Newly discovered documents show that Paul McCartney was always the James Bond producers’ first choice to sing ‘Live And Let Die’, despite urban legend saying otherwise.
It’s been one of the longest-running and most persistent stories in the history of both film and rock and roll history: when Paul McCartney presented his iconic theme for ‘Live And Let Die’ to the film’s producers they assumed it was a demo and requested a female vocalist replace the former Beatle on the track.
It’s one of those amazing stories that sounds so fantastical that it must be true; who in their right mind would ask for a Beatle to be taken off a track?
Giving the story even more believability was the fact that it came from McCartney and the track’s producer George Martin themselves.
In George Martin’s 1979 memoir All You Need is Ears he recounts “He sat me down and said, ‘Great. Like what you did, very nice record, like the score, now tell me, who do you think we should get to sing it?’ That took me completely aback. After all, he was holding the Paul McCartney recording we had made. And Paul McCartney was – Paul McCartney”.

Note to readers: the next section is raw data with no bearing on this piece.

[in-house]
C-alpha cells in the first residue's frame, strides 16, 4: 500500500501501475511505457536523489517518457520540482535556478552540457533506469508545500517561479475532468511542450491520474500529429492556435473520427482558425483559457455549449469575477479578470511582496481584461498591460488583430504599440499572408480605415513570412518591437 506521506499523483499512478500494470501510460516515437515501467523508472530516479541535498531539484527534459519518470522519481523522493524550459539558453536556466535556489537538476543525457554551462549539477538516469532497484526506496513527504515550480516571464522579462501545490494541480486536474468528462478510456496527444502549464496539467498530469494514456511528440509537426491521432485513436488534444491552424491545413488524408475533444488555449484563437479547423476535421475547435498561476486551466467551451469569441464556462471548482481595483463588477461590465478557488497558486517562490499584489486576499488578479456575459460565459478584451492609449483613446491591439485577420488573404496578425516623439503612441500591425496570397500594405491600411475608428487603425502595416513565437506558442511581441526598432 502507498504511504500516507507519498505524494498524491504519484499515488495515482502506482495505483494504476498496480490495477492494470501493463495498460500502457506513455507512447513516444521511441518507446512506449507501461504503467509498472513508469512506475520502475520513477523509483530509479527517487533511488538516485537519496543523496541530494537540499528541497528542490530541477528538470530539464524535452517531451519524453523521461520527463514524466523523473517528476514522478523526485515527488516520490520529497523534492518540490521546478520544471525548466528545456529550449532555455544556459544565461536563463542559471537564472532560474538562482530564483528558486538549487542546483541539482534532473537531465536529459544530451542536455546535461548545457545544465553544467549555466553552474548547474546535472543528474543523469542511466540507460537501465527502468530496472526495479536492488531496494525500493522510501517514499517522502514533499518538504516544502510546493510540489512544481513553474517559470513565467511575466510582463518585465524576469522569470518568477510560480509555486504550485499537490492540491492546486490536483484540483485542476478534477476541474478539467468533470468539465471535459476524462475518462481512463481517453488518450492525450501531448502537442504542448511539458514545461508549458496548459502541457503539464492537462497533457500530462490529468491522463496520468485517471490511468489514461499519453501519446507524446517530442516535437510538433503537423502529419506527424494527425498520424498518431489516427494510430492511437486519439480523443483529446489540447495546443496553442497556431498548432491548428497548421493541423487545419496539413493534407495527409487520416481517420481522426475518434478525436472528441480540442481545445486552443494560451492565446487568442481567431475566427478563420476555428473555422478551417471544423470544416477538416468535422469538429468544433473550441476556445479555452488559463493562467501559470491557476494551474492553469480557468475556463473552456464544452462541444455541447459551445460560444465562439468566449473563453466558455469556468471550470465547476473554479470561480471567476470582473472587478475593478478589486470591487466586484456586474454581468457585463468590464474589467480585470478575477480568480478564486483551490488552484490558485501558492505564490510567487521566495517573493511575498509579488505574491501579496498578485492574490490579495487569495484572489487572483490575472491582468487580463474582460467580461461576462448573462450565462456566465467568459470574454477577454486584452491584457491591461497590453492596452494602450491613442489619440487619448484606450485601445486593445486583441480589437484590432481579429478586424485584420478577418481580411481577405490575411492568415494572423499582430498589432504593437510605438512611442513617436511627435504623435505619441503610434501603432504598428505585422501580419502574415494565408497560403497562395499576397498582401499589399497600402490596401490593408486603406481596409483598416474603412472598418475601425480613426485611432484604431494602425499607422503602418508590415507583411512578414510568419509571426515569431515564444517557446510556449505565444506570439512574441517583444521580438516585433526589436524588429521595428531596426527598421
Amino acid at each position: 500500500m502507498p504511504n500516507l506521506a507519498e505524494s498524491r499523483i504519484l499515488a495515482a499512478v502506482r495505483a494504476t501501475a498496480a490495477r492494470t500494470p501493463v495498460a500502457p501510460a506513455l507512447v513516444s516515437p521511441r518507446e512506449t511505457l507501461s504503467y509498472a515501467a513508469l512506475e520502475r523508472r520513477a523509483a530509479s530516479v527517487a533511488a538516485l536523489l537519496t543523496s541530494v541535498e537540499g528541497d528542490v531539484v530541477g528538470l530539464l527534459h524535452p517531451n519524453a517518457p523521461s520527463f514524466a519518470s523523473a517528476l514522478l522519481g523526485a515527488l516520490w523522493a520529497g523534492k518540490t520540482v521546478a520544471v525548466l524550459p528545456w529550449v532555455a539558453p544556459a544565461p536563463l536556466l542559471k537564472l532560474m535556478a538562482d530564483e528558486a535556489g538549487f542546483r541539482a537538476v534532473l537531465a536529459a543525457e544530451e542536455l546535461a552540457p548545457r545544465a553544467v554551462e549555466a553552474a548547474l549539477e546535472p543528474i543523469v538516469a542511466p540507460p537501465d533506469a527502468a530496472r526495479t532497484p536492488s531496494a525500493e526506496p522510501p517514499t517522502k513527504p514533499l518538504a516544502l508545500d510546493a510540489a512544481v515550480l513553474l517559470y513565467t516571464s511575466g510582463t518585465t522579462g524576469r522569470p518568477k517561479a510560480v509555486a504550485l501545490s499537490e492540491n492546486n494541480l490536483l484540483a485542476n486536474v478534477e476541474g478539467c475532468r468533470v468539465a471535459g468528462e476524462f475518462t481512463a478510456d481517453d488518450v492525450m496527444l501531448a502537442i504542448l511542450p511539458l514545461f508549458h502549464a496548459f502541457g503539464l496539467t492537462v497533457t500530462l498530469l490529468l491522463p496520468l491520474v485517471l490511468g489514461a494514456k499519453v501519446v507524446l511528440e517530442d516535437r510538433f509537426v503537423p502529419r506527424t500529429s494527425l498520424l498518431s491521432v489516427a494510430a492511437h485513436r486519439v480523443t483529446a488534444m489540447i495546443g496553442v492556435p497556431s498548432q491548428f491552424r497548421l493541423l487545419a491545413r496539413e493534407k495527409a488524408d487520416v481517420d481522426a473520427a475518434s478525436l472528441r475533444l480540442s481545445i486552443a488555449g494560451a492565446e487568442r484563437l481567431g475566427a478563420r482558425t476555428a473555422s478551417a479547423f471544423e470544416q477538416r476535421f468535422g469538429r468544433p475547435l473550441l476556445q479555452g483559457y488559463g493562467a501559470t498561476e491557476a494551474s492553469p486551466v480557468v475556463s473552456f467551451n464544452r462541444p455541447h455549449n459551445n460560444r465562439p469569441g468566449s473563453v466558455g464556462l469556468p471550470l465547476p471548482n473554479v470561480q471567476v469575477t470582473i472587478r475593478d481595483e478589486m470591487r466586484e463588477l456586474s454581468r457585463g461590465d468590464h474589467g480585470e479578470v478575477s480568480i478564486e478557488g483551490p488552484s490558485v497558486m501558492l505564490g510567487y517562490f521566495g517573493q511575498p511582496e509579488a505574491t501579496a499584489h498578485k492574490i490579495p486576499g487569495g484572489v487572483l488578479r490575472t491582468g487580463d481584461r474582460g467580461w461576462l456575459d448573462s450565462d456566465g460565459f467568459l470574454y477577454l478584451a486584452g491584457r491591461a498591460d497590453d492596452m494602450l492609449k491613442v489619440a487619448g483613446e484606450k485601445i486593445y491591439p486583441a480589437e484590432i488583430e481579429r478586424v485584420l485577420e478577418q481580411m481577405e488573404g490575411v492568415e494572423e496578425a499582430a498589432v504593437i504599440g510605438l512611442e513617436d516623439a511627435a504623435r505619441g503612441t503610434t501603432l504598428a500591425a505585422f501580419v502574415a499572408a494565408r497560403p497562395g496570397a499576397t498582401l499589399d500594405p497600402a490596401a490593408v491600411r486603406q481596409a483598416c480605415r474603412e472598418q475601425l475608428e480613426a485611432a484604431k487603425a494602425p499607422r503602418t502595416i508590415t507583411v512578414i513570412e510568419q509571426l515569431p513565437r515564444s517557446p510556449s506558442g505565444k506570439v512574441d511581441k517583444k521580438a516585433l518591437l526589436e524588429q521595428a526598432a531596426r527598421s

Over the years McCartney has shared this account of events as well.
Now, decades later, documents have been discovered that put the story’s veracity into question.
Authors Adrian Sinclair and Allan Kozinn have come across unpublished contracts in a United States university archive showing that Live And Let Die‘s producers appeared to want McCartney to sing the theme all along.
Speaking to The Guardian, Kozin said that “actually, the internal communications revealed that it was always in the contract that there would be two versions of the song.”
Why or how, then, was Martin’s version of events incorrect? Here Kozin also provides the answer.
“There would be a live version of the song performed during the club scene by BJ Arnau, a soul singer. When we saw those documents we couldn’t help but think it was just a misunderstanding.
“Martin wouldn’t have been familiar with the terms of that contract.”
That clears Martin, but what of McCartney? Unlike Martin, he would have seen the contracts, so he must have known Martin’s fantastical story wasn’t entirely true.
“One of the things we discovered is that, if it’s a good story, Paul will go with it.” Stated Kozin.
You know what, Paul? Fair enough.